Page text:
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GERMANY: Young refugee succeeds in new community thanks to Don Bosco Youth Help Center

(MissionNewswire) Throughout Germany, Salesian missionaries operate several projects and facilities for young refugees who have sought asylum and arrived in the country without their family. The goal is to help these youth with their daily lives and assist with finding them a home and employment, along with integrating them into their new communities.

Across Germany, there are nearly 500 young refugees accommodated in Salesian institutions, with 100 of them in Munich and Nuremberg. Most of the refugees accessing Salesian programs are youth between 16 and 18 years old who come from African countries or from Afghanistan, Syria and Iraq.

Salesian missionaries and their network of programs across Europe are part of a network of organizations headquartered in Portugal that helps European countries with the refugee crisis. Salesian programs provide humanitarian and educational assistance to refugees by helping them become fully-integrated and independent within their new countries and homes.

One young man who accessed Don Bosco Youth Help Center in Sannerz, Germany was 15-year-old Abdullah. He has been kidnapped by a Pakistani Taliban terrorist organization who aimed to train him as a suicide bomber. Only three days after being kidnapped, Abdullah bravely managed to escape from an open window. He immediately headed for Europe, covering a distance of 5,000 kilometers to his freedom. He recalls that he traveled for 45 days by car, by train and then on foot.

After arriving in Frankfurt’s refugee center, Abdullah was sent to the Don Bosco Youth Help Center house in Sannerz. Before he arrived at the Don Bosco center, the local director of the refugee center had made contact with the Riedberg Sports Club, an association in Frankfurt where, in addition to football, basketball and rugby, cricket is also offered and played. Cricket is Abdullah’s favorite sport.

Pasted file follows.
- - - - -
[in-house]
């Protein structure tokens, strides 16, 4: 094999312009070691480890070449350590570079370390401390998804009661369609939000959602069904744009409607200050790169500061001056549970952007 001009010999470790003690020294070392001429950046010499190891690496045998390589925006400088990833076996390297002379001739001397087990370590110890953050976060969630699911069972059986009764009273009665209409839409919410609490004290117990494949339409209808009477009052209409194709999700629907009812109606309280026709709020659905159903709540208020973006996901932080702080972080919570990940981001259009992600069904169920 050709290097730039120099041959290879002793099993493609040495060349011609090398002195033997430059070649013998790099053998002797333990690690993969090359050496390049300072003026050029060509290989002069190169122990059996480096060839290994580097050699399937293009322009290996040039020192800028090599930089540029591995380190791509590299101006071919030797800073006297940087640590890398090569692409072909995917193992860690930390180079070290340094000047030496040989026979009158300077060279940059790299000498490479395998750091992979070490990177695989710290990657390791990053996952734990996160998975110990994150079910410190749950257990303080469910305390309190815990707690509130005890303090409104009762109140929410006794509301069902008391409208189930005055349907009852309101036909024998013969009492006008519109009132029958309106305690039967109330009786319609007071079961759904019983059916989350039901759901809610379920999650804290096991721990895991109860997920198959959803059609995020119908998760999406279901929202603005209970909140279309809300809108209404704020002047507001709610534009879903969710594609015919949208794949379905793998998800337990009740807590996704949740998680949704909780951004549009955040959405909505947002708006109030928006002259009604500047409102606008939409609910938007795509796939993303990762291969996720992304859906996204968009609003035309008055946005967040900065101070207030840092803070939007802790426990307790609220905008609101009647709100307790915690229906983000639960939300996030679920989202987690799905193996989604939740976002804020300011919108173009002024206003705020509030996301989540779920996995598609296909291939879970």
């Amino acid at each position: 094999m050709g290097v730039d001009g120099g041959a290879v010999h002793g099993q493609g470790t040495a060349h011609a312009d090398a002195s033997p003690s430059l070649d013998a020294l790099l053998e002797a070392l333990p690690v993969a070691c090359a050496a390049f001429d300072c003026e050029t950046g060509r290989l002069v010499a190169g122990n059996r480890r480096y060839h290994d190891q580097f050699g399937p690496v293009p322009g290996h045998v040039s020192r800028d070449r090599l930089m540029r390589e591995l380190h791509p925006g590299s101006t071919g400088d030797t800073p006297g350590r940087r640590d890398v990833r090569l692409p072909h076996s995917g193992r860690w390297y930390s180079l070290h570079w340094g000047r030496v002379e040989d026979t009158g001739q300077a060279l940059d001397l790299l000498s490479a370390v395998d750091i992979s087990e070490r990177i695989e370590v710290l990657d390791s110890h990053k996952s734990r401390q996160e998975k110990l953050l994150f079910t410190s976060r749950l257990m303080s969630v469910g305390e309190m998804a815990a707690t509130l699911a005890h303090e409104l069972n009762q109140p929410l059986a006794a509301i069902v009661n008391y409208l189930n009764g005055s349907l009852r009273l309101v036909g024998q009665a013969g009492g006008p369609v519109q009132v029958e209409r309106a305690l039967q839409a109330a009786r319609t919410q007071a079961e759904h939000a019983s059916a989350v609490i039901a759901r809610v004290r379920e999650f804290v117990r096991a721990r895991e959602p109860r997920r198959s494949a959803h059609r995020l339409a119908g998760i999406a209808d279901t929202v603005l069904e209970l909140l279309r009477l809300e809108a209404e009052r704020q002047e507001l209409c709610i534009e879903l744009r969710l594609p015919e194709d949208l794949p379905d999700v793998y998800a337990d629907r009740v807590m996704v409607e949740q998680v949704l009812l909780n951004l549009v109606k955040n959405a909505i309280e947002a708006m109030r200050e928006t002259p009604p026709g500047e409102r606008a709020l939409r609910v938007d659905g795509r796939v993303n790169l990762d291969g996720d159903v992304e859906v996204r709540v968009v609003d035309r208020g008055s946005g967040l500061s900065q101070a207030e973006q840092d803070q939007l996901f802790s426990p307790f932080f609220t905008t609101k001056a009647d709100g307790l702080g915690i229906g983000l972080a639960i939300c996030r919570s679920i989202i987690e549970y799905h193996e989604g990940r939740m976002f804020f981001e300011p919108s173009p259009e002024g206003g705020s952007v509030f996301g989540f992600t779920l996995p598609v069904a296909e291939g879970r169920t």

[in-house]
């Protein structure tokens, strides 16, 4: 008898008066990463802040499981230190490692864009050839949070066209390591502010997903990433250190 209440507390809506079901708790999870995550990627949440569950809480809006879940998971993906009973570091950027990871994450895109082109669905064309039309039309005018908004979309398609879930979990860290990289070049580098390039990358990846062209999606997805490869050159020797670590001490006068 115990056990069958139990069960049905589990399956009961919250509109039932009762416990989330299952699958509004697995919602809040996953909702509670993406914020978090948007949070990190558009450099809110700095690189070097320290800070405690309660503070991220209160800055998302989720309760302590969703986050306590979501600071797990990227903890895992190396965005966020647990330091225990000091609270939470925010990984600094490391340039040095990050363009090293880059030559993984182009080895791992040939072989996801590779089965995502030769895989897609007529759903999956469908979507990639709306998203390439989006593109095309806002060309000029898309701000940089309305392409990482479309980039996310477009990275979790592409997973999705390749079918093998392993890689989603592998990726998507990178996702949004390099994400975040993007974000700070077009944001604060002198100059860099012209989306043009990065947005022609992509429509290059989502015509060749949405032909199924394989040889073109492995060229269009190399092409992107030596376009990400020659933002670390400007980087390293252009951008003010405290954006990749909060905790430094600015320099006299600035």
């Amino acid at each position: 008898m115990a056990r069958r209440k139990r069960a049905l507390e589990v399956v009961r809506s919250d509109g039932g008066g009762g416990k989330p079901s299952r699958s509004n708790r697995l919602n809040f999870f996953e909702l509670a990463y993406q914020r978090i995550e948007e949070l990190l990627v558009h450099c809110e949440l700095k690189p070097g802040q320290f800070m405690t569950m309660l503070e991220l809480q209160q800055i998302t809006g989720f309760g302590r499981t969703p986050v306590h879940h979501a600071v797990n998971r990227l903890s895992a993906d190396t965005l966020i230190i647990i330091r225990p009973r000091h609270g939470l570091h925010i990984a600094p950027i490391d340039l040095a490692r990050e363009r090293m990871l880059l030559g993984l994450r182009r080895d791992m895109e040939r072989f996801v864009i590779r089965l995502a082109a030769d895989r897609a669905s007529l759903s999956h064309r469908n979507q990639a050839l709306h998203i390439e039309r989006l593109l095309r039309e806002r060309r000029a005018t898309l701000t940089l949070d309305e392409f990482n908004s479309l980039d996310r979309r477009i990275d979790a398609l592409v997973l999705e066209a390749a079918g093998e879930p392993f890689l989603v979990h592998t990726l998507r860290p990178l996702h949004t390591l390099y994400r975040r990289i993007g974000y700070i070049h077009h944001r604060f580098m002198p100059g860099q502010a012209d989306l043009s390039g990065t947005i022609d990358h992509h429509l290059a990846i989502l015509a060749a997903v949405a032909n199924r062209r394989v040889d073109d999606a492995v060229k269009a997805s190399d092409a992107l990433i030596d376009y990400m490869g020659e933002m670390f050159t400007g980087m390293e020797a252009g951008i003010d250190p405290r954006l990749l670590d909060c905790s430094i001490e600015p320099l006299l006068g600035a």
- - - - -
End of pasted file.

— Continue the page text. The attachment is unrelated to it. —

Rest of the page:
Now, several times a week Abdullah travels by train to the capital to practice or to play with the Riedberg Cricket team. He’s been able to maintain a bit of his home life in his new community. He proudly shows a cup given to him by two cricket stars who came from Afghanistan for the award. On the trophy the inscription reads, “Best Pitcher.”

At the Don Bosco Center, Abdullah also shows his skills at the sports field. At bat, he strikes the hard leather ball and his eyes shine with confidence. Since arriving in Germany, Abdullah has graduated from junior high school and also attended several German language courses. He is now attending the second year of a vocational training course in carpentry.

“At the moment, as part of our integration project, nine young people from Sannerz are attending courses for carpenters, painters and metallurgical workers. Donors have helped provide the funding for the project,” says Father Clemens Schliermann, the director and head of the project.

Abdullah has been able to keep in regular contact with his family by phone. His family also had to leave Afghanistan for their safety. While he is able to connect with his mother, sisters and four of his five brothers, the family has no idea where the father and one of his brothers are. Abdullah believes that they too may have been kidnapped by the Taliban.

“Salesian missionaries are working across Europe helping to provide needed services for the new wave of refugees arriving in these countries,” says Father Mark Hyde, executive director of Salesian Missions, the U.S. development arm of the Salesians of Don Bosco. “In countries around the globe, Salesian missionaries are assisting close to 400,000 refugees and internally displaced persons whose lives have been affected by war, persecution, famine and natural disasters such as floods, droughts and earthquakes. Salesian programs provide refugees much needed education and technical skills training, workforce development, health care and nutrition.”



INFOANS – Germany – Refugee in Germany after escaping the Taliban

Photo courtesy INFOANS

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